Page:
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Family Law

The leading authority on all aspects of family law

06 APR 2016

The Archers: how legal support can help the real-life Helens escape domestic abuse

The Archers: how legal support can help the real-life Helens escape domestic abuse
Recent changes to the law on domestic abuse could have helped Archers character Helen Titchener to escape her husband Rob before she reached crisis point and stabbed him, according to a leading family lawyer.

The long-running BBC Radio 4 soap opera has caused controversy with its storyline featuring Rob's coercive behaviour towards Helen, which reached a climax when she lost control and stabbed him.

However, Rayner Grice, a family law specialist at Clarke Willmott, pointed out that a new offence that was introduced last year under the Serious Crime Act could have helped  Helen to leave Rob or have him removed from the family home.

She said:

'Section 76 of the Serious Crime Act 2015 creates a new offence of controlling or coercive behaviour in intimate or familial relationships.

'The offence carries a maximum sentence of 5 years' imprisonment, a fine, or both, and sends a clear message that this type of abuse is taken seriously and punishable by law.'

Ms Grice, a partner and head of the Family Team at Clarke Willmott in Birmingham, added that the problem for Helen - and for real people in similar controlling relationships - was actually acknowledging that the treatment they were being subjected to by their partner was against the law.

'Increasingly, I am seeing clients who during our conversations reveal evidence of coercive psychological behaviour which they had not recognised as abuse, even though it can be more damaging than physical abuse.

'Nowadays this can often involve use of social media, such as text messages and emails, which can be very powerful.'

She said that Helen seemed to have had no idea of the legal support that she could have received.

'If she had made an appointment with a family lawyer she could have received advice in relation to all of her opinions under Family Law, and could have prevented her situation deteriorating to the point that she is now in a situation involving criminal law.

Support that Helen could have been given could have included making applications on her behalf for non-molestation and occupation orders which could have provided protection for her from violence and harassment and regulated her and her son's occupation of the family home, and removing Rob, if necessary. This could have enabled her and her son to remain in the home until decisions were made about the future of the marriage.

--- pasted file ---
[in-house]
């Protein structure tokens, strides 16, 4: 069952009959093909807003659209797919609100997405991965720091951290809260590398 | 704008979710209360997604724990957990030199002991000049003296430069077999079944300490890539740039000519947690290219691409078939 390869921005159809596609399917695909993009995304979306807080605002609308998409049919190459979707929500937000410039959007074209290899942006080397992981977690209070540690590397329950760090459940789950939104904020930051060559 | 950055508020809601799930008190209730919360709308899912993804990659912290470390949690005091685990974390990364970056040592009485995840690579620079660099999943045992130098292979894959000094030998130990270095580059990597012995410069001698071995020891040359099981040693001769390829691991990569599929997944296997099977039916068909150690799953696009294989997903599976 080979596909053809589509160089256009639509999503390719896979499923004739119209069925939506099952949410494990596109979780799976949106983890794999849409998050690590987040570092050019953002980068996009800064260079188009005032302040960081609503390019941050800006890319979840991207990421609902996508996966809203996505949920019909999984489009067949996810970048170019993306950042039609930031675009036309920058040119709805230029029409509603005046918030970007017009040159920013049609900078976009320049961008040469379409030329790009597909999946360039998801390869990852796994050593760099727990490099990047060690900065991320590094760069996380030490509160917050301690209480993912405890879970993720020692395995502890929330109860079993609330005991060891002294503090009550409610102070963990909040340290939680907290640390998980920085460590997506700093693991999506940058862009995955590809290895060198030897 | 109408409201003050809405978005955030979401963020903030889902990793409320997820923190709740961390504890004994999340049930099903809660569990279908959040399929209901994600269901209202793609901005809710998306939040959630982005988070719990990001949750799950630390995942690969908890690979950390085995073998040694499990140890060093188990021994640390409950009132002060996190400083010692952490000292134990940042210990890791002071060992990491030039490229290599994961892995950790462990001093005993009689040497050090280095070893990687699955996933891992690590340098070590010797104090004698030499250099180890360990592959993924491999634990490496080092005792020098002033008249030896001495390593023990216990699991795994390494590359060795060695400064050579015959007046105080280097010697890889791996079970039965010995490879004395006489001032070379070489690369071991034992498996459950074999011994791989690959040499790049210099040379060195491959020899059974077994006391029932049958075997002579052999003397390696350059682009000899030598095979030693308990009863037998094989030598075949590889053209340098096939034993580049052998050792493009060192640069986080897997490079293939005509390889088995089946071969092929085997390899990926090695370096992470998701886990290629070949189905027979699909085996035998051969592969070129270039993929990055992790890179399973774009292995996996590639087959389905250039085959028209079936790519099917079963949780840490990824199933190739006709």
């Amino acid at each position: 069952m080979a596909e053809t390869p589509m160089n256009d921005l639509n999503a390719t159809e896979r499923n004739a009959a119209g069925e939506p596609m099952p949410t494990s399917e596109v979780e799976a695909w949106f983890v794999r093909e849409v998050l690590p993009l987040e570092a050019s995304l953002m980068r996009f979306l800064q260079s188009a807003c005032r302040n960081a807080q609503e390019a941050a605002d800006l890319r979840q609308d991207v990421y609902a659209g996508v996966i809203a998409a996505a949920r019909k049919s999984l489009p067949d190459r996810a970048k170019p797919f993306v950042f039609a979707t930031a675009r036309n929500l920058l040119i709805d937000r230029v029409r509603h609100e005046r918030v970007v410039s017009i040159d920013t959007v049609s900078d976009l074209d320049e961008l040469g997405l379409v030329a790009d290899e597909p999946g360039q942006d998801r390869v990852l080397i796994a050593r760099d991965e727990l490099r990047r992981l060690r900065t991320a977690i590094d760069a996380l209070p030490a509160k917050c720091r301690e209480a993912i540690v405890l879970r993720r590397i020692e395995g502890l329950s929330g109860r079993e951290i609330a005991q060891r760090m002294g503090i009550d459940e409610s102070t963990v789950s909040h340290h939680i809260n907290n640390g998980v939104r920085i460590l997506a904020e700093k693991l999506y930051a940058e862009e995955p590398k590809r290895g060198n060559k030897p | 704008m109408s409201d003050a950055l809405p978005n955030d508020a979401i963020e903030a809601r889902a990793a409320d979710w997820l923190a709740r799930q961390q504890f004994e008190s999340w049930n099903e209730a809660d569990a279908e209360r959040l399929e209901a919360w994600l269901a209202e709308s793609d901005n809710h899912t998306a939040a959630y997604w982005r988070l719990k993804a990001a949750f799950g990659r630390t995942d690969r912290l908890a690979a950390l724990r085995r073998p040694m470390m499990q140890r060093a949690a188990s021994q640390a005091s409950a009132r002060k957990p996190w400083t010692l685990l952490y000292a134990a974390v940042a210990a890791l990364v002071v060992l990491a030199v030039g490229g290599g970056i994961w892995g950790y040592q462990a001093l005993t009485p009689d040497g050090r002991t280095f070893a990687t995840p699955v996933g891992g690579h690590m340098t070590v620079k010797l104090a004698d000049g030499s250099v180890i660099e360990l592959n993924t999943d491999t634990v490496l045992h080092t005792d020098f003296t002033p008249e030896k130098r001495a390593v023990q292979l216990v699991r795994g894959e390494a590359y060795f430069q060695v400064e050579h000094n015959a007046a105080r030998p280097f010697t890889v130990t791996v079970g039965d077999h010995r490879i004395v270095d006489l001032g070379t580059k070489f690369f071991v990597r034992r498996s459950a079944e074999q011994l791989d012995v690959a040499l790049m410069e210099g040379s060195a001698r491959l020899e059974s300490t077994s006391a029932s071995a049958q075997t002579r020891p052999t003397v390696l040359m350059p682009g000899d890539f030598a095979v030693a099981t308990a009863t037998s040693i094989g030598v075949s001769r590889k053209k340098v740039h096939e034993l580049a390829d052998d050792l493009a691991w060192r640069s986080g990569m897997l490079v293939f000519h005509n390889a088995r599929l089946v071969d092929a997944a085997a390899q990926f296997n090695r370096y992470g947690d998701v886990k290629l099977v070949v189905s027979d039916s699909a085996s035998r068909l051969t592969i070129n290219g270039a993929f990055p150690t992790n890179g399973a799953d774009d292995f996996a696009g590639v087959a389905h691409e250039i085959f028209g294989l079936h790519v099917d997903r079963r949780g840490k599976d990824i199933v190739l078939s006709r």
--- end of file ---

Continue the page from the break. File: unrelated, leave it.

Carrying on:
Another option would have been for Helen to have made a formal complaint to the police requesting that they investigate her allegations of coercion and control. The police are now compelled to take action, and can no longer dismiss this type of behaviour as a "domestic", even if there is no evidence of physical abuse.'

Ms Grice added that to mitigate criminal charges against her, Helen would need to be able to show the psychological abuse she has been subjected to over the previous two years during her relationship with Rob.

She said:

'The harm caused by coercion or control over a sustained period of time can be more harmful than a single act of violence but it is not so easy to prove, particularly when that abuse has involved a perpetrator isolating a victim from family and friends. It is also important to acknowledge that while the focus of these difficulties has traditionally been against women, increasing numbers of men are also experiencing similar situations.'

Domestic Violence

Law and Practice

A comprehensive guide to dealing with domestic violence cases

More Info from £60.00
Available in Family Law Online

Reforming Family Justice

A Guide to the Family Court and the Children and Families Act 2014

"A large and important book that should be on the shelf of every family lawyer." Sir James Munby

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Available in Family Law Online
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